World's Fair Math
The Mathematics of the 1904 World's Fair
Thursday, Feb. 10, 2022 at 7 p.m.
Join in-person at STLCC-Wildwood or virtually
About the Presentation:
In 1904, St. Louis was the fourth-largest city in the United States. The Louisiana Purchase Exposition, more commonly known as the 1904 World’s Fair, is reflected on as the greatest fair ever. The World came to St. Louis from April 30, 1904 to Dec. 1, 1904.
Have you ever wondered how much it cost to visit various attractions, and the value of the entrance price in the day? Or, how many people (and horses) the Observation Wheel could hold at once? These are just a few of the calculations we will investigate in this presentation.
While we have all been in awe of the impressive numbers of the 1904 World’s Fair, this presentation will focus on calculations that will help you experience the Fair from a new perspective. Even the most knowledgeable Fair enthusiasts will enjoy the fun numerical facts that will be shared in an exciting countdown from 20 to 1.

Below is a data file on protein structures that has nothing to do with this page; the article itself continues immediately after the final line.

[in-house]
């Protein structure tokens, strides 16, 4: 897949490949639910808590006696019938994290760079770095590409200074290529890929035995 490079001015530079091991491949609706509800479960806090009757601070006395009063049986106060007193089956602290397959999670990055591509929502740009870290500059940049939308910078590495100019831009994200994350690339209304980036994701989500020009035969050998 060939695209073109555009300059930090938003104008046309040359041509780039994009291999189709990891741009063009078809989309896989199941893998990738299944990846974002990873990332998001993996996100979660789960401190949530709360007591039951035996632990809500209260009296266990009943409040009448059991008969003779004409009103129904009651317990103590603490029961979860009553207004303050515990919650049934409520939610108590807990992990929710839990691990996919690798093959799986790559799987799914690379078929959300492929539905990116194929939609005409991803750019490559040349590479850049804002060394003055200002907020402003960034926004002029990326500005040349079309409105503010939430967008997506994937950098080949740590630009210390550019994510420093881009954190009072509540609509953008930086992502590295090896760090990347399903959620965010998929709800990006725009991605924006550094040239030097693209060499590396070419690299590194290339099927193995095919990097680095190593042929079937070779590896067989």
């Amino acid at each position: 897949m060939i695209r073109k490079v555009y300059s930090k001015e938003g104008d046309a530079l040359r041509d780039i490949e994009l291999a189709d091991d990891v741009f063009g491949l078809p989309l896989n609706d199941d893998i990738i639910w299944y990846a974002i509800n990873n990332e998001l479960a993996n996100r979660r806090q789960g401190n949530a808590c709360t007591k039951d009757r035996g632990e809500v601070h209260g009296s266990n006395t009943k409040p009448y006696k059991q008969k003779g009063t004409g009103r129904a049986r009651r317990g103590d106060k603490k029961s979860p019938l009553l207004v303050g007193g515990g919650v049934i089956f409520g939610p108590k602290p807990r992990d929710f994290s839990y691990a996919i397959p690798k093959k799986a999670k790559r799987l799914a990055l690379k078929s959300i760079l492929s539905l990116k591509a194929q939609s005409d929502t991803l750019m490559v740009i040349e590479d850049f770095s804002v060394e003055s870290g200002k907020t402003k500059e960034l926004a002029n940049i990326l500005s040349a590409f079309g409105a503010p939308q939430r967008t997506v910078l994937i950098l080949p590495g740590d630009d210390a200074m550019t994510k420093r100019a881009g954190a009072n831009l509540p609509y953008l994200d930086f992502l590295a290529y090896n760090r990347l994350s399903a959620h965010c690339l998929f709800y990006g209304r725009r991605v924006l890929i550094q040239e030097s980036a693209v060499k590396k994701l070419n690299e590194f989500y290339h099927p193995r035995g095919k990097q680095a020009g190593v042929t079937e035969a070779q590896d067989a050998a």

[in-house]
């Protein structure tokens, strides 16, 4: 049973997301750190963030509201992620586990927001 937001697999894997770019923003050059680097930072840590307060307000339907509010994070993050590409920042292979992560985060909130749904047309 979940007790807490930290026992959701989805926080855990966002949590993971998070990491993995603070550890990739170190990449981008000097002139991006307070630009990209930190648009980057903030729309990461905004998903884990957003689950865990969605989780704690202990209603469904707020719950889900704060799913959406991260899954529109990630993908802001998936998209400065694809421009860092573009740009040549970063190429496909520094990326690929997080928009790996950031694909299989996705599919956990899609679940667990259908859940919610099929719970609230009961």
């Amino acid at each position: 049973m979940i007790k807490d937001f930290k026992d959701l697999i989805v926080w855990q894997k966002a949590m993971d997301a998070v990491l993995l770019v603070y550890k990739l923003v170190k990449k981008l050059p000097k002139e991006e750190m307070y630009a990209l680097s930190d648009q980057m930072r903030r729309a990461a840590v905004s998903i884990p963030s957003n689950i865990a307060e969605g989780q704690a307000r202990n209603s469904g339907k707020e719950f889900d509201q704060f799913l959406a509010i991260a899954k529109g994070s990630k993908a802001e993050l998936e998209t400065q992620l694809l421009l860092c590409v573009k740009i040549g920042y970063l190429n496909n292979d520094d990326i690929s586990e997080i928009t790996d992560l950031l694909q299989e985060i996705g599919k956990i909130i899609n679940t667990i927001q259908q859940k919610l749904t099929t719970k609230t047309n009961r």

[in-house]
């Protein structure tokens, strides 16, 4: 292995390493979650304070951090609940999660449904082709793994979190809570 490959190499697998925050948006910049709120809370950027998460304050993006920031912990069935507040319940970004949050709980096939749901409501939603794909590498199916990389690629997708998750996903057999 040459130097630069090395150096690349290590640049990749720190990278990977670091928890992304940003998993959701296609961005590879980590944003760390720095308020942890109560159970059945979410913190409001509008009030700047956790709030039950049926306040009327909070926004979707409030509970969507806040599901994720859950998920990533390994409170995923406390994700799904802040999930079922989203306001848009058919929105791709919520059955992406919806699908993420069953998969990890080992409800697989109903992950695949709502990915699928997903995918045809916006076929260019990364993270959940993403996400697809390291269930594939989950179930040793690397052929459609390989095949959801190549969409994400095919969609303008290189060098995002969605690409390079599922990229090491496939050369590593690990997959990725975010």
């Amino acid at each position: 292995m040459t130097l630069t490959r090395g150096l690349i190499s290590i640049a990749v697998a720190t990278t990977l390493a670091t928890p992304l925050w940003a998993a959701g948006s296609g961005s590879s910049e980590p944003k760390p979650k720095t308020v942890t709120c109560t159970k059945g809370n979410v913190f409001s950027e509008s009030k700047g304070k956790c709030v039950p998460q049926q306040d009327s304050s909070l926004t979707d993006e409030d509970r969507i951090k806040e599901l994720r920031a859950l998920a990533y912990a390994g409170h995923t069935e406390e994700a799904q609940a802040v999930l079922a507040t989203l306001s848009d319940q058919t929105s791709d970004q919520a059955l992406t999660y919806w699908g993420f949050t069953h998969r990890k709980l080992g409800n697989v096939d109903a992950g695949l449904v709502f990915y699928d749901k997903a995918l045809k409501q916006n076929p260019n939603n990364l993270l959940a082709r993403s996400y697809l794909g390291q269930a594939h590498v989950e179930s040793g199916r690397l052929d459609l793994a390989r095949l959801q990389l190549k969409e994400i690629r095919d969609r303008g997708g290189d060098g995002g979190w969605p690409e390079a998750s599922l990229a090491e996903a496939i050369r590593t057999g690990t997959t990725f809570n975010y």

This is an interactive presentation, so be sure to bring your smartphone or tablet if you want to participate in the fun; but don’t worry – you won’t have to do the math to enjoy this up-beat presentation! There will also be various artifacts from the Fair on display for all to enjoy.
About the Presenter:
Kim Granger, Ed.D., is a professor of mathematics at St. Louis Community College. She has over 25 years of teaching experience, including several years as a middle school teacher. Granger joined STLCC-Wildwood in 2008. Prior to this, she taught in Hawaii and California.
She holds a bachelor’s degree in mathematics and English from Milligan College, a master’s degree in mathematics from California State University in Fullerton and a doctoral degree in higher education leadership from the University of Southern California.
Many years ago, she began collecting antique stereoscope cards, some of which she will share during this lecture. When she came across some amazing stereoscope shots of the 1904 World’s Fair, she became fascinated with the Fair and began learning all she could about it. Today, she is an active member of the 1904 World’s Fair Society, for whom she has been a guest lecturer.